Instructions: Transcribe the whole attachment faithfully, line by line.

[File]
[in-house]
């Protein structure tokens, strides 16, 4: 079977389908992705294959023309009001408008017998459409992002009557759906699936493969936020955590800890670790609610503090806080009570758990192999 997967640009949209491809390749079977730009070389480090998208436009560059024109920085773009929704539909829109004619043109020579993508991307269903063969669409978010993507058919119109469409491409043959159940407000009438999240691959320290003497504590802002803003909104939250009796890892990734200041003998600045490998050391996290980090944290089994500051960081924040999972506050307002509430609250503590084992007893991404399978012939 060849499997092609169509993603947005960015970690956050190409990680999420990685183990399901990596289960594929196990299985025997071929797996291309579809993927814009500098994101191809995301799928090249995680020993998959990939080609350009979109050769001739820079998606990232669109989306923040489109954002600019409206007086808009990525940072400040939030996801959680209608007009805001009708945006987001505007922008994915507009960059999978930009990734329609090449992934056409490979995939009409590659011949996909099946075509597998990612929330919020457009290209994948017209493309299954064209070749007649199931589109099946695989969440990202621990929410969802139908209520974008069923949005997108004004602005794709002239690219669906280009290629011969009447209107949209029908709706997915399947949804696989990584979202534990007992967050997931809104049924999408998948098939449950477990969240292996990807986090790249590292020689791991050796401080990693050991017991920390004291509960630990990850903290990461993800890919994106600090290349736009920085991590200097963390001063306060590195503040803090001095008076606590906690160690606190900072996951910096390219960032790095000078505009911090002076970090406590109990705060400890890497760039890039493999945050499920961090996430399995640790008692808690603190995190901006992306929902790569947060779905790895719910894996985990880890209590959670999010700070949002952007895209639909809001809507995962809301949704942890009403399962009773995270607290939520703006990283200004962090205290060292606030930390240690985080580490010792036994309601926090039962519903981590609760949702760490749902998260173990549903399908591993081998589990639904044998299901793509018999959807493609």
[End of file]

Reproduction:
[in-house]
């Protein structure tokens, strides 16, 4: 079977389908992705294959023309009001408008017998459409992002009557759906699936493969936020955590800890670790609610503090806080009570758990192999 997967640009949209491809390749079977730009070389480090998208436009560059024109920085773009929704539909829109004619043109020579993508991307269903063969669409978010993507058919119109469409491409043959159940407000009438999240691959320290003497504590802002803003909104939250009796890892990734200041003998600045490998050391996290980090944290089994500051960081924040999972506050307002509430609250503590084992007893991404399978012939 060849499997092609169509993603947005960015970690956050190409990680999420990685183990399901990596289960594929196990299985025997071929797996291309579809993927814009500098994101191809995301799928090249995680020993998959990939080609350009979109050769001739820079998606990232669109989306923040489109954002600019409206007086808009990525940072400040939030996801959680209608007009805001009708945006987001505007922008994915507009960059999978930009990734329609090449992934056409490979995939009409590659011949996909099946075509597998990612929330919020457009290209994948017209493309299954064209070749007649199931589109099946695989969440990202621990929410969802139908209520974008069923949005997108004004602005794709002239690219669906280009290629011969009447209107949209029908709706997915399947949804696989990584979202534990007992967050997931809104049924999408998948098939449950477990969240292996990807986090790249590292020689791991050796401080990693050991017991920390004291509960630990990850903290990461993800890919994106600090290349736009920085991590200097963390001063306060590195503040803090001095008076606590906690160690606190900072996951910096390219960032790095000078505009911090002076970090406590109990705060400890890497760039890039493999945050499920961090996430399995640790008692808690603190995190901006992306929902790569947060779905790895719910894996985990880890209590959670999010700070949002952007895209639909809001809507995962809301949704942890009403399962009773995270607290939520703006990283200004962090205290060292606030930390240690985080580490010792036994309601926090039962519903981590609760949702760490749902998260173990549903399908591993081998589990639904044998299901793509018999959807493609």